Because it’s in our collective (again, as in community) and individual best interest to do so.
How about we, as individuals (on foot, on bikes, in cars), each take it upon ourselves to treat the people in our path (on foot, on bikes, in cars) with courtesy and in accordance with the law?
Sounds like a plan. How about we, as individuals, encourage others to do the same? Starting with those in the communities we are in closest contact with…
Reply by David Barish 13 hours ago
None of us wants to be defined by the worst behavior of others perceived to be in our same group. There are driver, cyclists, pedestrians…students, teachers, protestants, catholics, Palestinians, Israelis, Democrats, Republicans, White Sox, Cubs etc etc, who act poorly and also who serve as examples of enlightened behavior.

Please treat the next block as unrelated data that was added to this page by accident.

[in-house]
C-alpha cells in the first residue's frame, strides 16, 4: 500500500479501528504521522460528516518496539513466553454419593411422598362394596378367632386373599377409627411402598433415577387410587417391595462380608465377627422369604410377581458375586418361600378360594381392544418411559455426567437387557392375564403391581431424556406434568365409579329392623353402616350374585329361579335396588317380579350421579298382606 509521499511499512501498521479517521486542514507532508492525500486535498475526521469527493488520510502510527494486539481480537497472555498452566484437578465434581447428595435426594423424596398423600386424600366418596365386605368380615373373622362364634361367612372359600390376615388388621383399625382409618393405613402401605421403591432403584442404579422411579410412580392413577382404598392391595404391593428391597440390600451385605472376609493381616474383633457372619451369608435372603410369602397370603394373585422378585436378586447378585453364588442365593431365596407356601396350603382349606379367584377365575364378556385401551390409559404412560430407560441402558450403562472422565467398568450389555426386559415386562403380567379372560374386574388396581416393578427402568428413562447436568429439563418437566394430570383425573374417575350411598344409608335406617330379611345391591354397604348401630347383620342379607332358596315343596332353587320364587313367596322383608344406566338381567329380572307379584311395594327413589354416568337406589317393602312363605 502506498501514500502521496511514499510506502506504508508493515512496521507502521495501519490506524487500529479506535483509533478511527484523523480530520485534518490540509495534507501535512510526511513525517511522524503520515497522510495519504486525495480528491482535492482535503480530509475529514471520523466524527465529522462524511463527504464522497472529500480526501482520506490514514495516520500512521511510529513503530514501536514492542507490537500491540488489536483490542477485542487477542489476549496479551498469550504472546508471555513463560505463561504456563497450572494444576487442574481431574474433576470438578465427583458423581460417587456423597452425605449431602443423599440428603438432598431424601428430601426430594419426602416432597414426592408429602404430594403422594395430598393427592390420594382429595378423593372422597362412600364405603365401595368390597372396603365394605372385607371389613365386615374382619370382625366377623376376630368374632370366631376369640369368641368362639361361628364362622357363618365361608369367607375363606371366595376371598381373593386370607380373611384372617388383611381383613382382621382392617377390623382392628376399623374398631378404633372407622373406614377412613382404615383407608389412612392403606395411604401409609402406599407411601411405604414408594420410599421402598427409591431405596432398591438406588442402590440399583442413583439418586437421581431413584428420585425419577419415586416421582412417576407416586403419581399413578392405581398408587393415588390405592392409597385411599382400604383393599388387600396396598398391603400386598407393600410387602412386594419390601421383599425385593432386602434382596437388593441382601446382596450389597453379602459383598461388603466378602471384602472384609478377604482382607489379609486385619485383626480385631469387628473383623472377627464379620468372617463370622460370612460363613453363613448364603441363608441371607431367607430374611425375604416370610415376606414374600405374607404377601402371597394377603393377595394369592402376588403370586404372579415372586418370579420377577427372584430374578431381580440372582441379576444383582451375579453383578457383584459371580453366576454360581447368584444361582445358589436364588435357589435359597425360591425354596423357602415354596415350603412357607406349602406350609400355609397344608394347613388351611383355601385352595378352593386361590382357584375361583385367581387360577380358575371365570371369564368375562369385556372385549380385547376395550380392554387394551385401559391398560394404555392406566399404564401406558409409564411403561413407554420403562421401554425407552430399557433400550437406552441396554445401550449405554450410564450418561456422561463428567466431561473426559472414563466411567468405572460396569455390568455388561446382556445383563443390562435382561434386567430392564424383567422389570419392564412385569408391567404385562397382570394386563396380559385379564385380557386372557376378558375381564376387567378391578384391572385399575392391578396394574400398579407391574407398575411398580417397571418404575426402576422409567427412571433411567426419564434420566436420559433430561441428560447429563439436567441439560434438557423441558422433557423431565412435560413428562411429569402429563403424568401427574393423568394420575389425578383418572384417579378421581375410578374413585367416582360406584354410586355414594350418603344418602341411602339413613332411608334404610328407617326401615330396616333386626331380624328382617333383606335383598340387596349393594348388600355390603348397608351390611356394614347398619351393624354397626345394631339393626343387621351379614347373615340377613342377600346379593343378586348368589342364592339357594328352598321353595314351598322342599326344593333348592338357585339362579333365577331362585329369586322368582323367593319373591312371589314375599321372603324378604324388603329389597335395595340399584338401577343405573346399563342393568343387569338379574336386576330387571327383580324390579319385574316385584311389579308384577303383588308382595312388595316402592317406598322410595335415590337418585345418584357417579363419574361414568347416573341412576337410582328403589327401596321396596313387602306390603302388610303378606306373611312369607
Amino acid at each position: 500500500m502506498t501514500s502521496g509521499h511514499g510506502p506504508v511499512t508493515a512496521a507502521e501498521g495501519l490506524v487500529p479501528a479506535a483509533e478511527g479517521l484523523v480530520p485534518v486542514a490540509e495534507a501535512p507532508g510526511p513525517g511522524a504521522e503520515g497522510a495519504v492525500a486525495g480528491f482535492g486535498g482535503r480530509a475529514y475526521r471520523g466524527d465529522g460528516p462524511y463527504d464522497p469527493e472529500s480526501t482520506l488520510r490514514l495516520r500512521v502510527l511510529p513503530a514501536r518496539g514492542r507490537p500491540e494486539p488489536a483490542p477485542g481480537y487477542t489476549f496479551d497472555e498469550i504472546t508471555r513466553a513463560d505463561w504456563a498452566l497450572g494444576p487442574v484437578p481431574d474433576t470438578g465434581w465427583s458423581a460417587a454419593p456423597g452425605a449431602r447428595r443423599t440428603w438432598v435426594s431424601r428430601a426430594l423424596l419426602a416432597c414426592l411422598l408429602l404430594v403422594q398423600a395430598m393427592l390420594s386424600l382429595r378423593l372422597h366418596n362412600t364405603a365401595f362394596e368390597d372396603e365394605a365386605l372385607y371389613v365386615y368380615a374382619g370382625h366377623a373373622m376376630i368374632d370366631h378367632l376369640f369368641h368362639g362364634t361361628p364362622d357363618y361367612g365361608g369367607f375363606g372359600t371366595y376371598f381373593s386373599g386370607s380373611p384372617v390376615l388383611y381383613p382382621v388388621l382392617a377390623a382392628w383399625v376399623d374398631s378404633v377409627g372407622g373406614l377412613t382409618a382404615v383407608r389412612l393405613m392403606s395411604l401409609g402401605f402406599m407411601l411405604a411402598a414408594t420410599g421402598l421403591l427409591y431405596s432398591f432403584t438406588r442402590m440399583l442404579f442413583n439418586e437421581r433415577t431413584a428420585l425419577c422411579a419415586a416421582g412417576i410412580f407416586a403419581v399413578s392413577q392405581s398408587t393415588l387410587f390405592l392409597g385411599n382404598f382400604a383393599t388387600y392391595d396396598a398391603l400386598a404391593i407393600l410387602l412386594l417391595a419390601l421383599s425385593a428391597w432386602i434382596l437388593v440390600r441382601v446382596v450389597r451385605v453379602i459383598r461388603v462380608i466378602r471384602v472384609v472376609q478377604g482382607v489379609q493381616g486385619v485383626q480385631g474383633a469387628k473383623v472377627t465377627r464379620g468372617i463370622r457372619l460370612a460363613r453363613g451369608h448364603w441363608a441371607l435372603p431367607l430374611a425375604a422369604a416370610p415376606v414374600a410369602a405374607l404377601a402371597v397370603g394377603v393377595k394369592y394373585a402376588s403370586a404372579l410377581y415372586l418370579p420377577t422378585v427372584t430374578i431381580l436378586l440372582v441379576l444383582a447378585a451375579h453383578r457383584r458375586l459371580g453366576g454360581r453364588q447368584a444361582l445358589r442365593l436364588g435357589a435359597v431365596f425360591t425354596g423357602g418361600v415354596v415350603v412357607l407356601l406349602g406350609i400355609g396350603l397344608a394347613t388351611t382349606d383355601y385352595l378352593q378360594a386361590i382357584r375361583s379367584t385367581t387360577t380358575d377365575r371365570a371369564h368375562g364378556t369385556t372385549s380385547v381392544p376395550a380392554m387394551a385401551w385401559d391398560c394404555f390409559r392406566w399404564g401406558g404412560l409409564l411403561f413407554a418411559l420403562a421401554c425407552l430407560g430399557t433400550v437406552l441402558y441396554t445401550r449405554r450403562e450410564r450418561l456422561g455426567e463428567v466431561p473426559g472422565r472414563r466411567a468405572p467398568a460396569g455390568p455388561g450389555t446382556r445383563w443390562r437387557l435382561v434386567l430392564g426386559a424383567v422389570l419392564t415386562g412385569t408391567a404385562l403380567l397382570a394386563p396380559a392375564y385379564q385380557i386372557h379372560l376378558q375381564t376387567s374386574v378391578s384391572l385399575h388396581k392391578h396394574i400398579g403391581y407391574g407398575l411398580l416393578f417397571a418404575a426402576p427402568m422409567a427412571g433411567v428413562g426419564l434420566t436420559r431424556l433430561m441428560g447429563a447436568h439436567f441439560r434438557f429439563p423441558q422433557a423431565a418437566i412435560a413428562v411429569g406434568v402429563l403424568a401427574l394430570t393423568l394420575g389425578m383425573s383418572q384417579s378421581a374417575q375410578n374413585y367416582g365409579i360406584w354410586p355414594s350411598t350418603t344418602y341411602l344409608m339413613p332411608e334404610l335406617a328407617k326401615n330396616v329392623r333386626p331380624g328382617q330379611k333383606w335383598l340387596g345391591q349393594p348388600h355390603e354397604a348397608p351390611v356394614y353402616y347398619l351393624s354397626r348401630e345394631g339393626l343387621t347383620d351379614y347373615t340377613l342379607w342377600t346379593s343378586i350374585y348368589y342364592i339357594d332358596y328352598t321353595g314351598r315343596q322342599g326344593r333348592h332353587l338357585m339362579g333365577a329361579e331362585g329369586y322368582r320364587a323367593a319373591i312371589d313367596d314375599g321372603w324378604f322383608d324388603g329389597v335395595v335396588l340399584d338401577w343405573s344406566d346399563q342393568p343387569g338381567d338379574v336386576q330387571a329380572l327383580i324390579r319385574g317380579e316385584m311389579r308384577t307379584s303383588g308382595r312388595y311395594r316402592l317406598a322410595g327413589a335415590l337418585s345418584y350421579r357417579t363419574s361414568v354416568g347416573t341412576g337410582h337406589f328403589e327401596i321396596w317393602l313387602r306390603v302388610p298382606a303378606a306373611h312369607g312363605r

Too often we lump groups together and perceive bad behaviors. I’m no different. I admit I have a prejudice against BMW drivers and am aware that there are plenty of folks who are ultimate driving machine users who are also good citizens. I just have not seen many of them compared to the others in my non-scientific and statistically insignificant experience.
It is not fair that cyclists have to deal with the perceptions of the rest of the world of us as entitled babies who flout the rules of the road until something happens to us. It’s not fair that smart people I know rail about “those #$%& bike riders”. Yet, deal we must. Widely held perceptions are still out there. So, we ride with our heads held high (it’s safer that way both physically and emotionally) and conduct ourselves as Jeff said as individuals. All those individual actions may have a side effect of making a small change in the old perceptions.